South Sudanese in DRC choosing to go home
Some 400 Sudanese refugees currently in north-eastern Democratic Republic of the Congo (DRC) are scheduled to return home to South Sudan tomorrow (Wednesday). They will travel on a UNHCR convoy departing from the Aba area of DRC's Oriental Province. Most of the South Sudanese refugees in the DRC are housed in sites in the Aba area.
Many Sudanese refugees are eager to return to their country. The conclusion of a tripartite agreement between Sudan, the DRC and UNHCR in January paved the way for organised, cross-border voluntary returns. Out of some 5,000 Sudanese refugees accommodated in Aba, UNHCR and its partners have so far registered 3,200 refugees who expressed a wish to return.
This substantial turnout for voluntary repatriation is not the only sign that Sudanese refugees are keen to go home. Many of them already returned spontaneously on their own. Earlier this year, we organised "go-and-see visits" for a number of community leaders. They were able to see their villages, assess living conditions and meet with their home communities and the local authorities in South Sudan. Subsequently, they shared their experiences and impressions with the other refugees back in the DRC.
In terms of logistics, UNHCR faces serious challenges as the road conditions in the area are poor. For the first 400 Aba returnees, tomorrow's journey home will start with a transfer from the refugee sites to a transit centre in Aba, where they will be able to rest for the night and receive a hot meal. The next day, the convoy will move onwards to the transit centre in south Sudan, where the returnees will spend the night before embarking on the final leg of the trip to their home villages.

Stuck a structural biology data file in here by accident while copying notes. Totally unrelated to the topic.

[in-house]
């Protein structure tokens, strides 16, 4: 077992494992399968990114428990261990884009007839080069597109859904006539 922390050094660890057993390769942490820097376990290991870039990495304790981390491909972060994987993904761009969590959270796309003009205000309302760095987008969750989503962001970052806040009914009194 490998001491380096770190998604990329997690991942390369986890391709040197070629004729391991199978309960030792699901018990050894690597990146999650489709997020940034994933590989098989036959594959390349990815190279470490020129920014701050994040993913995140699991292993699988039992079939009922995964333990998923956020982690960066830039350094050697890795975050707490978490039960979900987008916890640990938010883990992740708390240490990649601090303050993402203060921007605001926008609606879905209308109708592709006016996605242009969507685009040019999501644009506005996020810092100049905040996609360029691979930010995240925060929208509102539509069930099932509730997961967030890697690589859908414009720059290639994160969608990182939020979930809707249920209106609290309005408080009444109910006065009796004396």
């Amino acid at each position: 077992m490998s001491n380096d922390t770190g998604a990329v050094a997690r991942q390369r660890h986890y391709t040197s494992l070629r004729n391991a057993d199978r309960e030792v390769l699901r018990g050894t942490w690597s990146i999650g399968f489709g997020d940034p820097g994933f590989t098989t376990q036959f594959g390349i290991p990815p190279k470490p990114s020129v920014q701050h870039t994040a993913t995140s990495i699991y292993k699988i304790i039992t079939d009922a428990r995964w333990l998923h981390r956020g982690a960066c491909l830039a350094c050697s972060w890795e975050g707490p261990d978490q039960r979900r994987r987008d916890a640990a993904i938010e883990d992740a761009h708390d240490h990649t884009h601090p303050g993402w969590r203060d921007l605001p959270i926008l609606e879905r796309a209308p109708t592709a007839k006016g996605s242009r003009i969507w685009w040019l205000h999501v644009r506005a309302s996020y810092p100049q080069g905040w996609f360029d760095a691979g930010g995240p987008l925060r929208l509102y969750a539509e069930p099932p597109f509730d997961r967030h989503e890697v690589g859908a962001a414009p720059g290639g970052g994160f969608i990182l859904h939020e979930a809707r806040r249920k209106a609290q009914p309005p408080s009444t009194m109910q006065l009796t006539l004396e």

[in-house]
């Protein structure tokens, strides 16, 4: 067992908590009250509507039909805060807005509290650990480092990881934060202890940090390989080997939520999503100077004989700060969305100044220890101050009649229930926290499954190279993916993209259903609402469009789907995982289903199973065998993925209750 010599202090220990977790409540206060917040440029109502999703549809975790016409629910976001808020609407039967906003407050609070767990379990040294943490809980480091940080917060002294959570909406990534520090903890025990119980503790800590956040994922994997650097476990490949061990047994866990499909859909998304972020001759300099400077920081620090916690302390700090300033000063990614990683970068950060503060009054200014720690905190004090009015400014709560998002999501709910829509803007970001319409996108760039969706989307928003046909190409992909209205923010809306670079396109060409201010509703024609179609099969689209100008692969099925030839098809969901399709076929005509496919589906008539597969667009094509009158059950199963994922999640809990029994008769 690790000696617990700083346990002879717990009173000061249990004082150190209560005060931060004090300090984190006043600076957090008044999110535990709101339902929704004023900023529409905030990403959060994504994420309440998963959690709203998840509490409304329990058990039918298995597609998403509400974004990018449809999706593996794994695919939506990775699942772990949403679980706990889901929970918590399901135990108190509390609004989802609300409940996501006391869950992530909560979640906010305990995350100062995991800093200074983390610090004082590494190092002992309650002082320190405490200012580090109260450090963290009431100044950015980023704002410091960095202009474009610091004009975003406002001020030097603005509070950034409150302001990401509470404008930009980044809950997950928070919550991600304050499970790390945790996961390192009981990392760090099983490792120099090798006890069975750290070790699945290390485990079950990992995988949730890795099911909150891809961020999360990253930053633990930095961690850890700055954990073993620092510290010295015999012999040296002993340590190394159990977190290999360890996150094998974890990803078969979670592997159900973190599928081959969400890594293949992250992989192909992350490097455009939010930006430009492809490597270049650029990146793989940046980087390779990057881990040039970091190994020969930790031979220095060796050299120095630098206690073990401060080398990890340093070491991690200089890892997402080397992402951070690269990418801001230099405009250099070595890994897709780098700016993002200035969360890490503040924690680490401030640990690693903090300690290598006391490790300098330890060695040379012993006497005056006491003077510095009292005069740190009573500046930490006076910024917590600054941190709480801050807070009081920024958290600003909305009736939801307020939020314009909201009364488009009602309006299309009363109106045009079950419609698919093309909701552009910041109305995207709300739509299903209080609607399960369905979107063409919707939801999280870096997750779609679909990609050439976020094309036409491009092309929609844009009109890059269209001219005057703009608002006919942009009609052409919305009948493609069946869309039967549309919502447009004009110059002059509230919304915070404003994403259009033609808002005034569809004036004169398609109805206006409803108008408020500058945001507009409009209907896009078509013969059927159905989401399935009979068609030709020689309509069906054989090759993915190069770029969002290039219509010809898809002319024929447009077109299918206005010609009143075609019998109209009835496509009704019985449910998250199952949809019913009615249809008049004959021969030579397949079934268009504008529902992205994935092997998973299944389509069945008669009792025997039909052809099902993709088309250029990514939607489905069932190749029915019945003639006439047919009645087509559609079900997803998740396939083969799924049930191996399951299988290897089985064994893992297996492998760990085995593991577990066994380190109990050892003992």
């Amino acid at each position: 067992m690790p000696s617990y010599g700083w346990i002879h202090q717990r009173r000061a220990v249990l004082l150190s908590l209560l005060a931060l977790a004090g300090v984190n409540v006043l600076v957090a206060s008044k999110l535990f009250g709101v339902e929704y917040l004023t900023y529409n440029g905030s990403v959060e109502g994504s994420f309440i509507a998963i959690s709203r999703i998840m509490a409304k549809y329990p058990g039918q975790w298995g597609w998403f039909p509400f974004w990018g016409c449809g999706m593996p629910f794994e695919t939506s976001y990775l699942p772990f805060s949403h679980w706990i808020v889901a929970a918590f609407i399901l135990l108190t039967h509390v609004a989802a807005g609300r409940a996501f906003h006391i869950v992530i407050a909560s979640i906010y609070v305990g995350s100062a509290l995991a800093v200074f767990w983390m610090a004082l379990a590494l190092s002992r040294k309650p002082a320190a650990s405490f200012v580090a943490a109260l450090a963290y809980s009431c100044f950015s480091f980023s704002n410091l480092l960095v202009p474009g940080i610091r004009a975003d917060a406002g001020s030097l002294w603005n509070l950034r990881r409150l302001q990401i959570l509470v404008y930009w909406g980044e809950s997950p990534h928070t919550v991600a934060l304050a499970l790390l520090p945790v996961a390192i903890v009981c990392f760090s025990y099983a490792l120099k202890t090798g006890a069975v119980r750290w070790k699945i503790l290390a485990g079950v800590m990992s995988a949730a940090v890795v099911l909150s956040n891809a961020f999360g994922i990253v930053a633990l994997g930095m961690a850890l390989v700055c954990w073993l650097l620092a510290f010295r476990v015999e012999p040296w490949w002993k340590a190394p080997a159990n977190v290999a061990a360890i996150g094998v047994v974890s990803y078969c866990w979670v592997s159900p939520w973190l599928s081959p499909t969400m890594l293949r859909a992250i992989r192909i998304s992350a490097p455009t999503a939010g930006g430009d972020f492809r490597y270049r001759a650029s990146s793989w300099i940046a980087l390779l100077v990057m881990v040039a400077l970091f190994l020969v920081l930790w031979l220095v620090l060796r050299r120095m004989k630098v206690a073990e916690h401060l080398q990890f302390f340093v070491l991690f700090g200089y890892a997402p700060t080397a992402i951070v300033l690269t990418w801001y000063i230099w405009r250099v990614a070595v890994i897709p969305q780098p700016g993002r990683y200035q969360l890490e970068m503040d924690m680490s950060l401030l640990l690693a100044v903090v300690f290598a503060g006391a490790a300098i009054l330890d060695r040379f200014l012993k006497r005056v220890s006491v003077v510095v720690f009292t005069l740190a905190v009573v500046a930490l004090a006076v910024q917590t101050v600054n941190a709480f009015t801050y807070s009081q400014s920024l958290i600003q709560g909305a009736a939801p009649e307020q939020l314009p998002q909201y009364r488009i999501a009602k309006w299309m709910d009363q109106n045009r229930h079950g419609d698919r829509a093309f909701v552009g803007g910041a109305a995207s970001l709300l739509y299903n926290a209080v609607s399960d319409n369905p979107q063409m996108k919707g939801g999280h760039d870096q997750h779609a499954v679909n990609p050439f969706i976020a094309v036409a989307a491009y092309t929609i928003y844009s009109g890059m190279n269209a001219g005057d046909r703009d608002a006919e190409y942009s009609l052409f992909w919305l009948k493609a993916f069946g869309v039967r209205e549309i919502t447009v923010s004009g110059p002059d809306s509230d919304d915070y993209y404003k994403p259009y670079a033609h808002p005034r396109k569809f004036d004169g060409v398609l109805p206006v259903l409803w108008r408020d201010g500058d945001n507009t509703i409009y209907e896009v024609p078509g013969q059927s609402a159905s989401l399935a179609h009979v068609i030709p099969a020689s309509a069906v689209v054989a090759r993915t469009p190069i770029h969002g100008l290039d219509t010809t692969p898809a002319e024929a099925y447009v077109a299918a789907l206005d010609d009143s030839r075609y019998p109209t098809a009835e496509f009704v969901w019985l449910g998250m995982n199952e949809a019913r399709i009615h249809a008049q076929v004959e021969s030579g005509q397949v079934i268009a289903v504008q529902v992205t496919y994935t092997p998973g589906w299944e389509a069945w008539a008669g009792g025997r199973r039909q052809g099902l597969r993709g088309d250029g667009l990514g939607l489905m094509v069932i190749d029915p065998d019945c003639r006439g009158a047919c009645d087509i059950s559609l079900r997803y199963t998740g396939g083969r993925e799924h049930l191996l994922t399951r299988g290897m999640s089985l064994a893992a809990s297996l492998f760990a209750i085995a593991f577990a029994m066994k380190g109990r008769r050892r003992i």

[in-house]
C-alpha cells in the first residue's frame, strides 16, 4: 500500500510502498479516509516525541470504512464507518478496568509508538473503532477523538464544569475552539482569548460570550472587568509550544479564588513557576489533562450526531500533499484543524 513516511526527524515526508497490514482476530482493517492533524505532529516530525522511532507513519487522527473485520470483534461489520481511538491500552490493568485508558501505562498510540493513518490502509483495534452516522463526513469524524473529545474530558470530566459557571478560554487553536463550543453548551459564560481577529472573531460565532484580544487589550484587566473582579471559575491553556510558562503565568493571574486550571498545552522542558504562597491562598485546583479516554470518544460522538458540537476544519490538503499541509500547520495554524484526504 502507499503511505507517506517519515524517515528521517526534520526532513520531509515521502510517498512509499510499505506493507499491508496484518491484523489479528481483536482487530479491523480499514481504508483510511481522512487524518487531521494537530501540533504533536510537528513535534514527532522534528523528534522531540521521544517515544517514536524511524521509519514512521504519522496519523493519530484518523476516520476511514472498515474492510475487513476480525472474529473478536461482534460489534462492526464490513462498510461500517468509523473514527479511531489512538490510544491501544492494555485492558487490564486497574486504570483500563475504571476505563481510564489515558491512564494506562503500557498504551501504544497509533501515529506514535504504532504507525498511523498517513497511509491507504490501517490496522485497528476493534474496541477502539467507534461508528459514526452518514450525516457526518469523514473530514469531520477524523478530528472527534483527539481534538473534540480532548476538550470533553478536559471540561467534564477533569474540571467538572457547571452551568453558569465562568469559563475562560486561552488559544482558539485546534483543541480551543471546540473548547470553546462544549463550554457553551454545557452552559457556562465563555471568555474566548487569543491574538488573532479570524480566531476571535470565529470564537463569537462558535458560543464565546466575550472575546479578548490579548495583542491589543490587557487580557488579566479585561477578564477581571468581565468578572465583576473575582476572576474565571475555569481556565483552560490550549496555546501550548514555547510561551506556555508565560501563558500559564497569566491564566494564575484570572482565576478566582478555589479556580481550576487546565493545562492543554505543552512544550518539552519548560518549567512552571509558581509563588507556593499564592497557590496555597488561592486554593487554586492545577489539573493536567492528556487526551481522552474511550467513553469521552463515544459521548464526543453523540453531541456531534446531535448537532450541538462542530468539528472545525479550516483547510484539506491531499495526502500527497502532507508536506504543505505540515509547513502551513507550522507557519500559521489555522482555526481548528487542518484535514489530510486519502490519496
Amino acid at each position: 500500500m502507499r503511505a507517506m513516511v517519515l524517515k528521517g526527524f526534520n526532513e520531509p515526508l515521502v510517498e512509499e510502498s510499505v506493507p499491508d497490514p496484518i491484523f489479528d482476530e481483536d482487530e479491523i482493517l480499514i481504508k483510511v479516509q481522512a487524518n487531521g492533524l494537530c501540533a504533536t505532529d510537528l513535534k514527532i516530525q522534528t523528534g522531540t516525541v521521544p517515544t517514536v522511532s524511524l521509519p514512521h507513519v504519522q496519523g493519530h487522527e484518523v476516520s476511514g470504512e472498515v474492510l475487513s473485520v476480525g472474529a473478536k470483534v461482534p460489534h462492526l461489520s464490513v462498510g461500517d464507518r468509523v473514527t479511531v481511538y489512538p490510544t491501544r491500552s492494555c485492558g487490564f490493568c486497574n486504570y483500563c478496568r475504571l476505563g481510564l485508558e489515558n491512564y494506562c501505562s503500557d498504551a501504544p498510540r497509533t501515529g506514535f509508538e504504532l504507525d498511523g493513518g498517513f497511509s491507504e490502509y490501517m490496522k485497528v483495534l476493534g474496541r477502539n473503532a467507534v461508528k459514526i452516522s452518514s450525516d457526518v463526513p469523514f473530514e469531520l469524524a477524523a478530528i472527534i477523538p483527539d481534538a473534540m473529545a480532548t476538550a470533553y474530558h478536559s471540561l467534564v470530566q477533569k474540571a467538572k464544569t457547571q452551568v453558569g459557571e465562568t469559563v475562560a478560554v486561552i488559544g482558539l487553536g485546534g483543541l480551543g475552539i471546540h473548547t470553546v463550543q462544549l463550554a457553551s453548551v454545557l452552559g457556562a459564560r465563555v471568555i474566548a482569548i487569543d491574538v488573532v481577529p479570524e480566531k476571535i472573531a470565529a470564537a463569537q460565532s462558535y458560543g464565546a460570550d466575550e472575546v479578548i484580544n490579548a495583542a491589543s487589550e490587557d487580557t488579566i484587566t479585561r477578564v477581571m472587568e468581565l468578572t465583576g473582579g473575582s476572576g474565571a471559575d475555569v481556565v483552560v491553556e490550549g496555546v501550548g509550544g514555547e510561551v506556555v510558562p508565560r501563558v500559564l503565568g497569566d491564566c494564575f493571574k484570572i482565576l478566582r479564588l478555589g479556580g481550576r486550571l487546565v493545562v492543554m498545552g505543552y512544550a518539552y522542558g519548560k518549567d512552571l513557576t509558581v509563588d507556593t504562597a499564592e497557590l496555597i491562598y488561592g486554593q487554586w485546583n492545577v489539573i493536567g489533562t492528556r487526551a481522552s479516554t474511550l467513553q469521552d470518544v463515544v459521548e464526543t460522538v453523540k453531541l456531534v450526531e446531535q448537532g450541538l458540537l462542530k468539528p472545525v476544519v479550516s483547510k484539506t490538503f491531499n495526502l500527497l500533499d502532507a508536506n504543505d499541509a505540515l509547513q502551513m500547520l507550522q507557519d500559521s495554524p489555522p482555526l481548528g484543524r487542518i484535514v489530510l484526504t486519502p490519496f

UNHCR staff in South Sudan will provide returning refugees with basic material assistance, including construction materials, household items and a three-month food ration supplied by the World Food Programme. Regular return movements from Aba are expected to continue over the coming months at a rate of one convoy a week.
Earlier this year, UNHCR organised several return movements to South Sudan from the Aru area, also in north-eastern DRC, which brought home more than 1,600 refugees. DRC still hosts some 13,000 Sudanese refugees, many of them receiving humanitarian assistance from UNHCR and its partners.
We have been repatriating refugees from neighbouring countries since the end of last year, starting with Kenya and then followed by Ethiopia, Uganda, the DRC and the Central African Republic. So far, we have assisted 13,000 refugees to return to South Sudan.
There are still 350,000 Sudanese refugees in camps in neighbouring countries - some for as long as two decades - and 4 million internally displaced persons from South Sudan, half in the south itself and half in the Khartoum and Kassala areas.
In addition to those repatriated by UNHCR, an estimated 100,000 refugees from neighbouring countries returned to South Sudan on their own before or soon after the signing of the Comprehensive Peace Agreement in January 2005 that ended 21 years of war.